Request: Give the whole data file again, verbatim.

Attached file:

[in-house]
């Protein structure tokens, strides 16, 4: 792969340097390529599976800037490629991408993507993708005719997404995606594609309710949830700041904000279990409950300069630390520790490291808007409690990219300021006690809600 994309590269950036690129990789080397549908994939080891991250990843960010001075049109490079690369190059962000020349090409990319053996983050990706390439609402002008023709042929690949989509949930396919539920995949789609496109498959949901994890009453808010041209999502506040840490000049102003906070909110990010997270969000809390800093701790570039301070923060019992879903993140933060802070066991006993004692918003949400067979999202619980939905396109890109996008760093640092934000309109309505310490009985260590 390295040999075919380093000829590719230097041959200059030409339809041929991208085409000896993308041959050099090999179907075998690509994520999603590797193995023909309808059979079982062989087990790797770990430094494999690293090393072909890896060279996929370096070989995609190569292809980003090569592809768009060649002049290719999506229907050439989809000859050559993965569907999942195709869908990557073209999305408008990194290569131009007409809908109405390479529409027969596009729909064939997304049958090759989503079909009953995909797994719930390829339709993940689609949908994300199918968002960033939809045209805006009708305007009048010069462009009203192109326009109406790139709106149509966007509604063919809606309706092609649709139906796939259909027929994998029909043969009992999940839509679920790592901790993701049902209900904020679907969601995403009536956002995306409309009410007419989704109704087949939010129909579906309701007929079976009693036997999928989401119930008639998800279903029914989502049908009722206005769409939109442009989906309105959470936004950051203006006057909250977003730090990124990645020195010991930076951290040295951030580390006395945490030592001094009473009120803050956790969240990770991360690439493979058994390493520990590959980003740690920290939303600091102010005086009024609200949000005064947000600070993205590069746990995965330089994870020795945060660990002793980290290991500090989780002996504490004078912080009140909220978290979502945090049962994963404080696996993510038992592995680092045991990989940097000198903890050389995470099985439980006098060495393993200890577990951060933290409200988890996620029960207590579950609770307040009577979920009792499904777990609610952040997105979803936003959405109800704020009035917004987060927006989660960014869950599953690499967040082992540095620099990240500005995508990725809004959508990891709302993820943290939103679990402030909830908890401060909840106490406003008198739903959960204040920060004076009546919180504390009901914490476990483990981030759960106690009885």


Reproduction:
[in-house]
């Protein structure tokens, strides 16, 4: 792969340097390529599976800037490629991408993507993708005719997404995606594609309710949830700041904000279990409950300069630390520790490291808007409690990219300021006690809600 994309590269950036690129990789080397549908994939080891991250990843960010001075049109490079690369190059962000020349090409990319053996983050990706390439609402002008023709042929690949989509949930396919539920995949789609496109498959949901994890009453808010041209999502506040840490000049102003906070909110990010997270969000809390800093701790570039301070923060019992879903993140933060802070066991006993004692918003949400067979999202619980939905396109890109996008760093640092934000309109309505310490009985260590 390295040999075919380093000829590719230097041959200059030409339809041929991208085409000896993308041959050099090999179907075998690509994520999603590797193995023909309808059979079982062989087990790797770990430094494999690293090393072909890896060279996929370096070989995609190569292809980003090569592809768009060649002049290719999506229907050439989809000859050559993965569907999942195709869908990557073209999305408008990194290569131009007409809908109405390479529409027969596009729909064939997304049958090759989503079909009953995909797994719930390829339709993940689609949908994300199918968002960033939809045209805006009708305007009048010069462009009203192109326009109406790139709106149509966007509604063919809606309706092609649709139906796939259909027929994998029909043969009992999940839509679920790592901790993701049902209900904020679907969601995403009536956002995306409309009410007419989704109704087949939010129909579906309701007929079976009693036997999928989401119930008639998800279903029914989502049908009722206005769409939109442009989906309105959470936004950051203006006057909250977003730090990124990645020195010991930076951290040295951030580390006395945490030592001094009473009120803050956790969240990770991360690439493979058994390493520990590959980003740690920290939303600091102010005086009024609200949000005064947000600070993205590069746990995965330089994870020795945060660990002793980290290991500090989780002996504490004078912080009140909220978290979502945090049962994963404080696996993510038992592995680092045991990989940097000198903890050389995470099985439980006098060495393993200890577990951060933290409200988890996620029960207590579950609770307040009577979920009792499904777990609610952040997105979803936003959405109800704020009035917004987060927006989660960014869950599953690499967040082992540095620099990240500005995508990725809004959508990891709302993820943290939103679990402030909830908890401060909840106490406003008198739903959960204040920060004076009546919180504390009901914490476990483990981030759960106690009885």